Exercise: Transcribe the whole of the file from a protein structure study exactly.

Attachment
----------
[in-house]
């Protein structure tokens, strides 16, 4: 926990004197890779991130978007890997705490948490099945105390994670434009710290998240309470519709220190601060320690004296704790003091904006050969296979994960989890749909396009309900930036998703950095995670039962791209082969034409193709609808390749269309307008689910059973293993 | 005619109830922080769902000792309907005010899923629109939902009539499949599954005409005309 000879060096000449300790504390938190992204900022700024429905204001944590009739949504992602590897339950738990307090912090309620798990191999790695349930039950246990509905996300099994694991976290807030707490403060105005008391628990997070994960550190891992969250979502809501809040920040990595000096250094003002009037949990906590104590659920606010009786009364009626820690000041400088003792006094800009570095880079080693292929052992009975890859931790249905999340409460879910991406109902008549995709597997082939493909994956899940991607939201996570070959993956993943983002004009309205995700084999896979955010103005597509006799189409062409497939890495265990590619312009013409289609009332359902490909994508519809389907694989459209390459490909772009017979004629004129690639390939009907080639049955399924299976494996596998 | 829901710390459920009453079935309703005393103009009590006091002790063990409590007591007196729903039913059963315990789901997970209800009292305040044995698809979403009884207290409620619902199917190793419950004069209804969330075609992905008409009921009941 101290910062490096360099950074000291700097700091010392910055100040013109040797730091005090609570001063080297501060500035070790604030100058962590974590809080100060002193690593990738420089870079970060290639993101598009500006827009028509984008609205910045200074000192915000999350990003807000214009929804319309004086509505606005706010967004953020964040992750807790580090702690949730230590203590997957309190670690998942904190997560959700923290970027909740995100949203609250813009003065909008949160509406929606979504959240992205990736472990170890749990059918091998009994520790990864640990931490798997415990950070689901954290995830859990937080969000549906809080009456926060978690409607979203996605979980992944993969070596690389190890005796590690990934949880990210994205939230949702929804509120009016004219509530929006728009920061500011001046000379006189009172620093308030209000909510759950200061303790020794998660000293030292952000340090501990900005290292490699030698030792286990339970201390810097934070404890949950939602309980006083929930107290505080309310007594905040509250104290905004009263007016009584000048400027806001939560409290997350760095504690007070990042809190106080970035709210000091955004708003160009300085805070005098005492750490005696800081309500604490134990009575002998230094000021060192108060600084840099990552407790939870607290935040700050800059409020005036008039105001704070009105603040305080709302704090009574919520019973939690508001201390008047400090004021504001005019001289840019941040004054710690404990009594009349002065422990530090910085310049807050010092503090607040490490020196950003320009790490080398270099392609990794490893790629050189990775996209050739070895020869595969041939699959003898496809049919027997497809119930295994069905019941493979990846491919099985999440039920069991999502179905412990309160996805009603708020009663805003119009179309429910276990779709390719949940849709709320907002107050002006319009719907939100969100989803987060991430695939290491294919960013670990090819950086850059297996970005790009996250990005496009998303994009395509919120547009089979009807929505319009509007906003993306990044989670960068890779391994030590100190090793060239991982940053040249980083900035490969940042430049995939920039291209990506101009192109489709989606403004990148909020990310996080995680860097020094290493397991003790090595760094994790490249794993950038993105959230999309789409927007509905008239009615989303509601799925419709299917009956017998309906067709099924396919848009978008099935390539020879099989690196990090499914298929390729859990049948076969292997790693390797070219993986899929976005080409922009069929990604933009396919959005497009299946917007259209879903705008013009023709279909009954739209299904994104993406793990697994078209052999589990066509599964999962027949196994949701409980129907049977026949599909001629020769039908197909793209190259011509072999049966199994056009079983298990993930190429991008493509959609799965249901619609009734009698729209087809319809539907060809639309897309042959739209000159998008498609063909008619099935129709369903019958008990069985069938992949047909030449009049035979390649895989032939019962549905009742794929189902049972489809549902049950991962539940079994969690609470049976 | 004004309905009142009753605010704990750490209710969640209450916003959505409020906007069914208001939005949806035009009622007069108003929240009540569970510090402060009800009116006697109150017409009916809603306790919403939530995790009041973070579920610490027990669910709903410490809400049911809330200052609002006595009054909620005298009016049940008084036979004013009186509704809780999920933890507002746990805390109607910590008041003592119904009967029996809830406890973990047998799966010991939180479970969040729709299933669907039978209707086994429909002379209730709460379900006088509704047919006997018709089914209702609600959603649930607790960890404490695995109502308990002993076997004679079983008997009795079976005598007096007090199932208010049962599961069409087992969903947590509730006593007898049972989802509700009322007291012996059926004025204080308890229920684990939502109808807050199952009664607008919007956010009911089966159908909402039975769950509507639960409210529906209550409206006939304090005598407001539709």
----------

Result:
[in-house]
């Protein structure tokens, strides 16, 4: 926990004197890779991130978007890997705490948490099945105390994670434009710290998240309470519709220190601060320690004296704790003091904006050969296979994960989890749909396009309900930036998703950095995670039962791209082969034409193709609808390749269309307008689910059973293993 | 005619109830922080769902000792309907005010899923629109939902009539499949599954005409005309 000879060096000449300790504390938190992204900022700024429905204001944590009739949504992602590897339950738990307090912090309620798990191999790695349930039950246990509905996300099994694991976290807030707490403060105005008391628990997070994960550190891992969250979502809501809040920040990595000096250094003002009037949990906590104590659920606010009786009364009626820690000041400088003792006094800009570095880079080693292929052992009975890859931790249905999340409460879910991406109902008549995709597997082939493909994956899940991607939201996570070959993956993943983002004009309205995700084999896979955010103005597509006799189409062409497939890495265990590619312009013409289609009332359902490909994508519809389907694989459209390459490909772009017979004629004129690639390939009907080639049955399924299976494996596998 | 829901710390459920009453079935309703005393103009009590006091002790063990409590007591007196729903039913059963315990789901997970209800009292305040044995698809979403009884207290409620619902199917190793419950004069209804969330075609992905008409009921009941 101290910062490096360099950074000291700097700091010392910055100040013109040797730091005090609570001063080297501060500035070790604030100058962590974590809080100060002193690593990738420089870079970060290639993101598009500006827009028509984008609205910045200074000192915000999350990003807000214009929804319309004086509505606005706010967004953020964040992750807790580090702690949730230590203590997957309190670690998942904190997560959700923290970027909740995100949203609250813009003065909008949160509406929606979504959240992205990736472990170890749990059918091998009994520790990864640990931490798997415990950070689901954290995830859990937080969000549906809080009456926060978690409607979203996605979980992944993969070596690389190890005796590690990934949880990210994205939230949702929804509120009016004219509530929006728009920061500011001046000379006189009172620093308030209000909510759950200061303790020794998660000293030292952000340090501990900005290292490699030698030792286990339970201390810097934070404890949950939602309980006083929930107290505080309310007594905040509250104290905004009263007016009584000048400027806001939560409290997350760095504690007070990042809190106080970035709210000091955004708003160009300085805070005098005492750490005696800081309500604490134990009575002998230094000021060192108060600084840099990552407790939870607290935040700050800059409020005036008039105001704070009105603040305080709302704090009574919520019973939690508001201390008047400090004021504001005019001289840019941040004054710690404990009594009349002065422990530090910085310049807050010092503090607040490490020196950003320009790490080398270099392609990794490893790629050189990775996209050739070895020869595969041939699959003898496809049919027997497809119930295994069905019941493979990846491919099985999440039920069991999502179905412990309160996805009603708020009663805003119009179309429910276990779709390719949940849709709320907002107050002006319009719907939100969100989803987060991430695939290491294919960013670990090819950086850059297996970005790009996250990005496009998303994009395509919120547009089979009807929505319009509007906003993306990044989670960068890779391994030590100190090793060239991982940053040249980083900035490969940042430049995939920039291209990506101009192109489709989606403004990148909020990310996080995680860097020094290493397991003790090595760094994790490249794993950038993105959230999309789409927007509905008239009615989303509601799925419709299917009956017998309906067709099924396919848009978008099935390539020879099989690196990090499914298929390729859990049948076969292997790693390797070219993986899929976005080409922009069929990604933009396919959005497009299946917007259209879903705008013009023709279909009954739209299904994104993406793990697994078209052999589990066509599964999962027949196994949701409980129907049977026949599909001629020769039908197909793209190259011509072999049966199994056009079983298990993930190429991008493509959609799965249901619609009734009698729209087809319809539907060809639309897309042959739209000159998008498609063909008619099935129709369903019958008990069985069938992949047909030449009049035979390649895989032939019962549905009742794929189902049972489809549902049950991962539940079994969690609470049976 | 004004309905009142009753605010704990750490209710969640209450916003959505409020906007069914208001939005949806035009009622007069108003929240009540569970510090402060009800009116006697109150017409009916809603306790919403939530995790009041973070579920610490027990669910709903410490809400049911809330200052609002006595009054909620005298009016049940008084036979004013009186509704809780999920933890507002746990805390109607910590008041003592119904009967029996809830406890973990047998799966010991939180479970969040729709299933669907039978209707086994429909002379209730709460379900006088509704047919006997018709089914209702609600959603649930607790960890404490695995109502308990002993076997004679079983008997009795079976005598007096007090199932208010049962599961069409087992969903947590509730006593007898049972989802509700009322007291012996059926004025204080308890229920684990939502109808807050199952009664607008919007956010009911089966159908909402039975769950509507639960409210529906209550409206006939304090005598407001539709």